If it's that he doesn't check his diary or write things in it so suddenly has to drop things, where he could have avoided doing that by being better organised, that's very different.

AnUtterIdiot Thu 07-Jul-16 13:18:31

PS being disorganised is not a rejection. I'm not disorganised generally but I struggle with punctuality. That's for all sorts of windy psychological reasons which have nothing to do with how much I like and value the person I'm meeting or how badly I want to see them. I've got better at being on time but it is still very hard.

Mysterycat23 Thu 07-Jul-16 13:24:46

If he's late/changing arrangements at the last minute right now, and you've only been together 4 months, you have to accept that he is showing you who he is. You need to decide if this is a deal breaker or not. If it is, break it off! Otherwise you'll get stuck in a relationship that makes you miserable... which is a fairly pointless thing to do to yourself. Decide if it's a deal breaker or not, just stop sitting on the fence.

RunRabbitRunRabbit Thu 07-Jul-16 13:25:32

Do you always make yourself available when he changes plans? Always wait when he is late? Sounds like it.

Be less available. Don't be available at 6 if you are annoyed at the time move. Do something else.

Leave if he is late. Or wander off somewhere after texting him so he has to track you down.

You are not at his beck and call. Your time, your plans are as valuable as his. Act accordingly.

Tabsicle Thu 07-Jul-16 13:26:32

If it's a massive deal breaker, which it is for some people then leave. Otherwise, accept he's likely to be give minutes late. My whole family tend to struggle with punctuality. I tend to not be great either and I work in events which are notorious time sinks. My ex used to get super angry and upset with me. He'd tell me that every minute I was late was a sign of my disregard for him and my thoughtlessness and rudeness. Didn't get me to be punctual. Meant I ended up getting out of a major event an hour late to a ranty text from him, burst into tears and dumped him.

If it's ten minutes and he keeps you updated just build in the extra faff time, and give him a break if major things come up. If you can't do that, then leave. Constant arguments over punctuality won't make either of you happy.

BillSykesDog Thu 07-Jul-16 13:31:32

I think quite a few people are responding who don't really understand that this is something that is going to be very tied into your BPD and you may not view it in an entirely realistic way. Are you having treatment, do you have a counsellor or therapist you can discuss this with who will understand how difficult you will find this in terms of seeing it as a personal rejection?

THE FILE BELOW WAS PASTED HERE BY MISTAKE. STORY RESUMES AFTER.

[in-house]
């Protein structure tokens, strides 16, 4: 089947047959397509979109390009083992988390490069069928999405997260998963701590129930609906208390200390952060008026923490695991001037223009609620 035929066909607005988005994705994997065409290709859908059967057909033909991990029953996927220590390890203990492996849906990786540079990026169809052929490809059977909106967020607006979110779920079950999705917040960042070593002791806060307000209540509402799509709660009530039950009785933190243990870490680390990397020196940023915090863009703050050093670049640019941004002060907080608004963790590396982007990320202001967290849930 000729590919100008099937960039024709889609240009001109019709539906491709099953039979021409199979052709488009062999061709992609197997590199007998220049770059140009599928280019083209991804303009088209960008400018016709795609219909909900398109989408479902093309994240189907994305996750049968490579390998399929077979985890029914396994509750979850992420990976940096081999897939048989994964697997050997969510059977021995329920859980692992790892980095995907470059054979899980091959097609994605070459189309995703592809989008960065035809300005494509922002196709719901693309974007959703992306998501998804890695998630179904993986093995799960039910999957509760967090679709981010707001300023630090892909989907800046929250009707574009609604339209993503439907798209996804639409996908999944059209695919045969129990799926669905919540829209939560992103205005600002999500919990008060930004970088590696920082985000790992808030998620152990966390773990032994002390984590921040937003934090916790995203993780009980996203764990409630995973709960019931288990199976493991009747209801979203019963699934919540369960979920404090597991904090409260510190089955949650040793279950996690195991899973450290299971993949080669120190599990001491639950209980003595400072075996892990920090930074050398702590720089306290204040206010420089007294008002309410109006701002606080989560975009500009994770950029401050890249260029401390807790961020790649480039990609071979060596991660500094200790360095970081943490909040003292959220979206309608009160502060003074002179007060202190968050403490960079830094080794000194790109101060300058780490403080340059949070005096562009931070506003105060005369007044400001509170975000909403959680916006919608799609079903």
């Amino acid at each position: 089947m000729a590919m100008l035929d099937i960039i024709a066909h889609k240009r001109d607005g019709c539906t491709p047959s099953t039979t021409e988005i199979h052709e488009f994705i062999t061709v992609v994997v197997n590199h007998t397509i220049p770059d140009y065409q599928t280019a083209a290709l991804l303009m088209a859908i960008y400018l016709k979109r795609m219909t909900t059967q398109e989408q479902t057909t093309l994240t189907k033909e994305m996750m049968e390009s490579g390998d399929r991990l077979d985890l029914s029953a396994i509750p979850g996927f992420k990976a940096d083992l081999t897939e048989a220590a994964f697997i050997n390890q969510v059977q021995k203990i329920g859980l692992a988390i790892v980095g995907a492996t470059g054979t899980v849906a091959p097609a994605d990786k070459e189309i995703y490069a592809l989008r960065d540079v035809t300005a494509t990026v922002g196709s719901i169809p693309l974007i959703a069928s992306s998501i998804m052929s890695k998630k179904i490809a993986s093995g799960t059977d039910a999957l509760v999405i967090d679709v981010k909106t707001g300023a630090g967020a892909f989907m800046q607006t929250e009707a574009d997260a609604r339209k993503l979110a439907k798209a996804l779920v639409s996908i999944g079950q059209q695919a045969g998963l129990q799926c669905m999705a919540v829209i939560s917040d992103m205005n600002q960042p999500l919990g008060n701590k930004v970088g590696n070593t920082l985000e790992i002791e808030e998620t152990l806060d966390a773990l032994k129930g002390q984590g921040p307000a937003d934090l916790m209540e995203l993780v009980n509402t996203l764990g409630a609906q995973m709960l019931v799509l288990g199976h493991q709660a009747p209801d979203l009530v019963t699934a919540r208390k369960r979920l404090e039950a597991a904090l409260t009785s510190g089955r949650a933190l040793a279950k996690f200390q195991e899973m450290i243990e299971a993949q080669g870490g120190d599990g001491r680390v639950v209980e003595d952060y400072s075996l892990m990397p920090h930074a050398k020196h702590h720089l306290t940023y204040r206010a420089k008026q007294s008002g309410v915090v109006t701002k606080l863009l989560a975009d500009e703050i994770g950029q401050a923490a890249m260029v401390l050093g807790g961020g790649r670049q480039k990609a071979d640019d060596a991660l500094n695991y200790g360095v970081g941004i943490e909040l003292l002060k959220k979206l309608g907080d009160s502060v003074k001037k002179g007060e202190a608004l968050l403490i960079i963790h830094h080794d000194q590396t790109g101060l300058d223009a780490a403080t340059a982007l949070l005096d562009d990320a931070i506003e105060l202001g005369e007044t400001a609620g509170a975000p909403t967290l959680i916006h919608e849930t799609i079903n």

Penfold007 Thu 07-Jul-16 13:50:07

Someone being constantly 10 to 30 minutes late would annoy me, having to reschedule because of work not so much. That said if they new time didn't work for me I say so and cancel or offer another time. Could you do that?

HermioneJeanGranger Thu 07-Jul-16 14:01:41

Cancelling due to work is annoying, but it's just one of those things that happens occasionally. I think work has to come first (especially in such a new relationship) so I don't think it's fair to get angry at him for that.

The persistent lateness would really irritate me, though. It smacks of "I'll just turn up whenever I fancy, even though I told you I'd be there by x, and you can just sit around and wait for me because I'm so important."

I once had a friend who used to turn up an HOUR late sometimes. She just didn't care and would happily leave you waiting and then swan in with no apology. We're not friends anymore!

Mitel Thu 07-Jul-16 15:23:32

The lateness is annoying, granted. However, moving a weekday lunch meetup because of work sounds like no issue at all. What should he do, say sorry I can't attend the important meeting because I am having a lunchtime coffee with my girlfriend.

I think you need to show a bit more understanding and empathy. You sound like quite hard work.

KayTee87 Thu 07-Jul-16 15:39:00

mitel was it really necessary to say to someone with a personality disorder that they sound like 'hard work' when she's posted here admitting that she might not always react reasonably due to her illness.

Empathy.....

ToastDemon Thu 07-Jul-16 15:43:22

It's two separate issues really. My DH has a job that potentially has very long and very variable hours. If he has to work last minute or stay later than planned, I'm fine with that. We'd have a load of unnecessary tension otherwise.
But there's a crucial difference. He is very apologetic if this occurs, and apart from that he is extremely punctual and reliable.

You have BPD so I'm guessing you'll have a very emotional reaction to this sort of stuff. And it must be hard to unpick through what is you being unreasonable and what is him treating you shabbily.
So perhaps as a rule of thumb, look at it from the perspective of how much of his unreliability is work-related and how much is just him being disorganised or not making the effort, and also how apologetic he is.

You are worthy of being treated respectfully and being valued. I certainly wouldn't feel very valued if I was kept waiting for up to half an hour on a regular basis. I'd be very hurt and angry.